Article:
To bring this overly long post to a close: there are areas of legitimate concord between Karl Barth and N.T. Wright. These areas are neither obvious nor easy and would require both to learn from each other. There are also areas of perhaps-insurmountable disagreement. There are also areas where both Wright and Barth jointly fail. But, with any luck, this bloated blog post can serve in some way towards moving two of the most important Christian thinkers in theology together in a fruitful way.

(The quoted paragraphs comes from this perceptive essay)


Karl Barth on the Covenant

‘What, then, we gather from the Noahic covenant, and everything that belongs to this strand, is that according to the Old Testament conception itself the special divine covenant made with Israel does not exclude the human race as a whole from the gracious will of God towards it. What we find in Isaiah’s view of the status of Israel as a representational and messenger to the nations is that the covenant made with Israel has a meaning and purpose which reaches out beyond the existence of Israel. And now, from the prophecy in Jeremiah of a new covenant of forgiveness and of the Spirit and of free obedience on the part of man, we learn that the Old Testament looks beyond the past and present to a form of the relationship between God and Israel in which the covenant broken by Israel will be set up, that the Israelite, for whom ultimately God has nothing but forgiveness, but does have it actually and effectively, must now take his place directly alongside his Gentile fellows, and that if at all he can hope for the grace and salvation of God on this presupposition. In the light of this passage from Jeremiah 31 we are indeed enabled and summoned to give to the concept of the covenant the universal meaning which it acquired in the form which it manifestly assumed in Jesus Christ.’ (Karl Barth, ‘Church Dogmatics IV.1 p. 34)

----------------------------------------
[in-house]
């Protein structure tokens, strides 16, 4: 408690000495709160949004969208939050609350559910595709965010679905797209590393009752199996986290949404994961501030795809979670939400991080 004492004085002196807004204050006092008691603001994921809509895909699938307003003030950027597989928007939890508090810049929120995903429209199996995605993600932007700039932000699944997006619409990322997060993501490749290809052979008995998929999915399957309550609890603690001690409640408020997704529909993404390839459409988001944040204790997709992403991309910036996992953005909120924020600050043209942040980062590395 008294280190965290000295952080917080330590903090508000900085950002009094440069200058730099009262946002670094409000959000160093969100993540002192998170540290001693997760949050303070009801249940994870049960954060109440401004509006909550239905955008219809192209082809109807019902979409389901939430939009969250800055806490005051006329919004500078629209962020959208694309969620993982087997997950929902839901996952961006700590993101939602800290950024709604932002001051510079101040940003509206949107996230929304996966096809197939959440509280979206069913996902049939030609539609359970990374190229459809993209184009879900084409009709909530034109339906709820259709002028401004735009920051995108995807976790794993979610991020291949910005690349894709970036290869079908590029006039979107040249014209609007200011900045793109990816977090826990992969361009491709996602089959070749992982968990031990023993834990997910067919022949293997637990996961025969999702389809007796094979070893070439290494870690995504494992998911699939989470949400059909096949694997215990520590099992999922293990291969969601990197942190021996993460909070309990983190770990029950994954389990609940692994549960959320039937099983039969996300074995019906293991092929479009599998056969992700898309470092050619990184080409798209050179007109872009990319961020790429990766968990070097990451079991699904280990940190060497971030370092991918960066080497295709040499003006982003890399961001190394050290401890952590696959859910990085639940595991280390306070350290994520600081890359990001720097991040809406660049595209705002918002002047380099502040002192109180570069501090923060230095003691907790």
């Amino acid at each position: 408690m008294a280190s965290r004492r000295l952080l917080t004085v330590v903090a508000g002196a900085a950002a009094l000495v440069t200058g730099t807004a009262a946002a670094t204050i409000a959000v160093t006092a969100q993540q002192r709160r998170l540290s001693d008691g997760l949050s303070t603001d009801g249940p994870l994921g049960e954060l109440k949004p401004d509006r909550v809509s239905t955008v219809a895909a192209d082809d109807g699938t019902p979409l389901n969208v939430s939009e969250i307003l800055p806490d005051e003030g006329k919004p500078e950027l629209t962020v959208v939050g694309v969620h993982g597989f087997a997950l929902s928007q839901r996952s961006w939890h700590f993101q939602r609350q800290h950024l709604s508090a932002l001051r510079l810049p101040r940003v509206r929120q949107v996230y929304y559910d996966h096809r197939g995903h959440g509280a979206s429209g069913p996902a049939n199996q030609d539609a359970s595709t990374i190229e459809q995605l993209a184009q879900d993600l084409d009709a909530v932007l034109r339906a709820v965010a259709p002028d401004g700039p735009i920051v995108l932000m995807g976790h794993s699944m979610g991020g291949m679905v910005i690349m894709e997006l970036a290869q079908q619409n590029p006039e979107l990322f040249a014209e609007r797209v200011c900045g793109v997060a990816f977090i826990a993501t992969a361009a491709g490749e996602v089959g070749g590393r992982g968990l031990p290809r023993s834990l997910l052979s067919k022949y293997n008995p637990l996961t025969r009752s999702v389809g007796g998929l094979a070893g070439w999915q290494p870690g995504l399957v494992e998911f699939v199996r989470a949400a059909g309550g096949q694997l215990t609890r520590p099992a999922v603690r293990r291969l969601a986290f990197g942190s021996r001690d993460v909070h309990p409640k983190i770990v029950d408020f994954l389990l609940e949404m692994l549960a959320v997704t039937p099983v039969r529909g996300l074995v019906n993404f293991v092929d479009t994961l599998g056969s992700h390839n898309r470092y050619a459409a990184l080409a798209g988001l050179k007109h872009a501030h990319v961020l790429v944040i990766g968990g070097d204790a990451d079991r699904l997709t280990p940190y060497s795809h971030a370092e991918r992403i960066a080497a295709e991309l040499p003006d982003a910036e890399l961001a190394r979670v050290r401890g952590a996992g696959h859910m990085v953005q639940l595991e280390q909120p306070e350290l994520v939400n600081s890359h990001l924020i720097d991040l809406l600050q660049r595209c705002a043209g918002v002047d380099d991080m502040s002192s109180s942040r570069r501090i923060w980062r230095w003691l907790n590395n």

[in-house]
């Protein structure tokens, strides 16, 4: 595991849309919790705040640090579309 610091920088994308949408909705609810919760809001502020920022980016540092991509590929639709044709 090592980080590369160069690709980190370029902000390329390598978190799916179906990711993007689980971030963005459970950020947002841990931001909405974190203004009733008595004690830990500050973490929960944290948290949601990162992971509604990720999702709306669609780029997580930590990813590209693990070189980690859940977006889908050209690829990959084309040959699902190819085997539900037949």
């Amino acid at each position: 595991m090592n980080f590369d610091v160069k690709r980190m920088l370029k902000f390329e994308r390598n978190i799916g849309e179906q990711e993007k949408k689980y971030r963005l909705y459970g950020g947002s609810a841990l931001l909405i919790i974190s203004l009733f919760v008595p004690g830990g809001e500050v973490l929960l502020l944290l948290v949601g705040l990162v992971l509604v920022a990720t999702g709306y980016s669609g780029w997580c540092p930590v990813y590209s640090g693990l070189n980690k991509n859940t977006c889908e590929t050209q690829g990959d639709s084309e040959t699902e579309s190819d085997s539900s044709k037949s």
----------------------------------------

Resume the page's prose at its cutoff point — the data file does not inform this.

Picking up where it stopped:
George Hunsinger on the Eternal Word

‘As a composite divine-human reality, Jesus Christ enjoys an unprecedented eternal-historical location. He necessarily belongs to history, but not only to history. He also belongs essentially to eternity as the eternal divine Word (Logos asarkos) who elects to become one with a particular human being (Logos ensarkos), namely, with the historical man Jesus. As the eternal divine Word who elected to become flesh for the sake of the world, Jesus Christ belongs to the complex dynamics of eternity without any detriment to his full and genuine historicity. He is the eternal God in the form of time and a historical human being with the content of eternity. He stands in the midst of history in connection with all other histories as eternity’s presence and self-attestation. He is therefore historical but not merely historical, because he is also and primarily eternal. He transcends time even as he partakes of it, and he partakes of time even while eternally transcending out. This is the mystery of Jesus Christ, the eternal word made flesh, as confessed by faith.’ (George Hunsinger, ‘Reading Barth with Charity: a Hermenutical Proposal’, p. 48)